This figure from Lui et al, 2013[^lui-2013] shows the ratio of noncoding (NC) DNA to total genome size (TG) in various organisms (A) and the percentage of non-coding DNA versus the number of cell types (B).
In the figures above, viridiplantae are algae and plants, while metazoa are animals, with vertebrates being within the deuterostomia. It makes sense that more complex organisms (measured by number of cell types) would require larger genomes.
This figure from the same paper[^lui-2013] also shows the distribution, although note that the top axis is not linear:
However, there are some notable outliers, as can be seen in this image. Note that the bottom axis is logarithmic. 1 pg (picogram - one trillionth of a gram) is about 1 billion letters of DNA:[^memim-2017]
Genome researcher John Mattick explains that rather in protein coding genes, it seems that larger genomes have more complexity in their non-coding DNA:
It was originally assumed that as complexity increased there would be more and more such genes - before the genome was sequenced there was speculation that humans might have a hundred thousand or more, and it was a huge shock that it's much less, and doesn't scale with complexity. But there are very large numbers of long non-coding RNAs, so this is where the real genetic scaling has occurred.[^mattick-2010]
3. Genome size correlates with cell size
The figure below shows a correlation between genome size and cell size in various taxa, composited from Beaulieau et al 2008 figure 3[^beaulieu-2008] and Gregory 2001 figures 1 and 3.[^gregory-2001] "Angiosperms" iincludes all flowering plants, including flowering trees. Reptiles, birds, and mammals show a weaker correlation because their cell sizes vary less than the other groups.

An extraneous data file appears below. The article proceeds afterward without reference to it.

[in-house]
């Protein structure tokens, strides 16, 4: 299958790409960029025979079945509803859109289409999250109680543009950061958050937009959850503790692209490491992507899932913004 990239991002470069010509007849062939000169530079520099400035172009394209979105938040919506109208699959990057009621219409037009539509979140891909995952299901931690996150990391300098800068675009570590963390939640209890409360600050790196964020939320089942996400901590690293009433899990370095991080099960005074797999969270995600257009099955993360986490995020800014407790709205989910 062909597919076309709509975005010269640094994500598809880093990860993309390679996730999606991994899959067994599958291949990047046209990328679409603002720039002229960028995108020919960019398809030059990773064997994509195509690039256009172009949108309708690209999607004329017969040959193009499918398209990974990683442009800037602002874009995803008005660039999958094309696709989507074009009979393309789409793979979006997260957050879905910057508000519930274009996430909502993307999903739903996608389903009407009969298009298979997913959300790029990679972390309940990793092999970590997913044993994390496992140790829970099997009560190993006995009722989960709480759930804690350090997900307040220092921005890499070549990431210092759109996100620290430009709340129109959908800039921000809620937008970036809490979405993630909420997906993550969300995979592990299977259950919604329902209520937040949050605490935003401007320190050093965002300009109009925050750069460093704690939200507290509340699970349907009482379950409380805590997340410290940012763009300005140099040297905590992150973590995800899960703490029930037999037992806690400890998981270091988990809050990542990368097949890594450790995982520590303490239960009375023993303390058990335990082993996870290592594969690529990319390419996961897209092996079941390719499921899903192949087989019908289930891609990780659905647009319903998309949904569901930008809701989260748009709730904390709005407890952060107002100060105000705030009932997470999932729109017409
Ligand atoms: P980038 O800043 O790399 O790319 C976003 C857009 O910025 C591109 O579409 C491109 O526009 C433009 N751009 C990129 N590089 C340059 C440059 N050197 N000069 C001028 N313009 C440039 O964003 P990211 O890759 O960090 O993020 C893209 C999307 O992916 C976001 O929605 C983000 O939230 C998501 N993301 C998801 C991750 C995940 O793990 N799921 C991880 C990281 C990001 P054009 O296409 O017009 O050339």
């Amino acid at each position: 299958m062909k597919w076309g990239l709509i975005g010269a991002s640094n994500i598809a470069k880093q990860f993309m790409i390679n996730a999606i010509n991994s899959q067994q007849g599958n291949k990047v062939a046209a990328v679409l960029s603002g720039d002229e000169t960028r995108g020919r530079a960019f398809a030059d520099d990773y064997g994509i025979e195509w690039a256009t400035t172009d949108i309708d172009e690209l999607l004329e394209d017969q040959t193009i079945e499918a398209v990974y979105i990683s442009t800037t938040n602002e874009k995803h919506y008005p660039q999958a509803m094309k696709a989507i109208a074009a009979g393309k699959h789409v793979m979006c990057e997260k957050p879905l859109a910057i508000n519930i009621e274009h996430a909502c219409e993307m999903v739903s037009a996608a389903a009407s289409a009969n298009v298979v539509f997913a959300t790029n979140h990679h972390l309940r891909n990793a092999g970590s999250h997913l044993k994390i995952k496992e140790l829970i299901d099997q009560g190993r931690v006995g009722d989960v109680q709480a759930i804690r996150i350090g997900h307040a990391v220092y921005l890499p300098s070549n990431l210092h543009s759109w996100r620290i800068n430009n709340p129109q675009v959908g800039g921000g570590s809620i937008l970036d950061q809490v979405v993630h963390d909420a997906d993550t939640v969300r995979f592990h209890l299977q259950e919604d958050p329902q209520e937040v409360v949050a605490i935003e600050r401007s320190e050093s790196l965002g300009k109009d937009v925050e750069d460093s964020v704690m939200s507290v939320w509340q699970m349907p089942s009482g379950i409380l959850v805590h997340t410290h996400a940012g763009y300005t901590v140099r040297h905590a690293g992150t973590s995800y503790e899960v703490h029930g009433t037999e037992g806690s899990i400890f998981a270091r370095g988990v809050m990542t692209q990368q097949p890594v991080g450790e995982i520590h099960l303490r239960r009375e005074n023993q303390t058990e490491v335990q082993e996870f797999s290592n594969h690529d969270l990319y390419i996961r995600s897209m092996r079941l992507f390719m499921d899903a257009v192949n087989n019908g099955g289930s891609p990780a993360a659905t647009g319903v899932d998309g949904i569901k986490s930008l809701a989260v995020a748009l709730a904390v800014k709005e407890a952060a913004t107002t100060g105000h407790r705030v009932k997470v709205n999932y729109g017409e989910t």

Cavalier-Smith and Beaton, 1999 explain that more DNA is needed in larger cells to account for greater rates of production:
The situation is like that of a car factory aiming for a steady output of cars: engines, wheels and doors must be made at the same rate; if overall output is to be increased the number of each must be increased by the same proportion. Moreover, if each robot, machine tool, and operative is already working at maximal rates, one can increase output only by increasing the number of assembly lines. As these take up space the factory also has to be larger. In a cell the nucleus is the production line for RNA molecules. To produce more per cell cycle one must have more copies of RNA polymerases and more copies of spliceosomes and other processing machinery, e.g. mRNA capping machinery; both of these take up space, as do nascent RNAs as well as those being processed and in transit towards the nuclear pores. Thus nuclei have to be larger in larger cells.[^cavalier-smith-1999]
However, production rate is only one factor and overall the explanation is not that simple, since cells with larger genomes don't always have more copies of protein-coding genes.[^gregory-2001]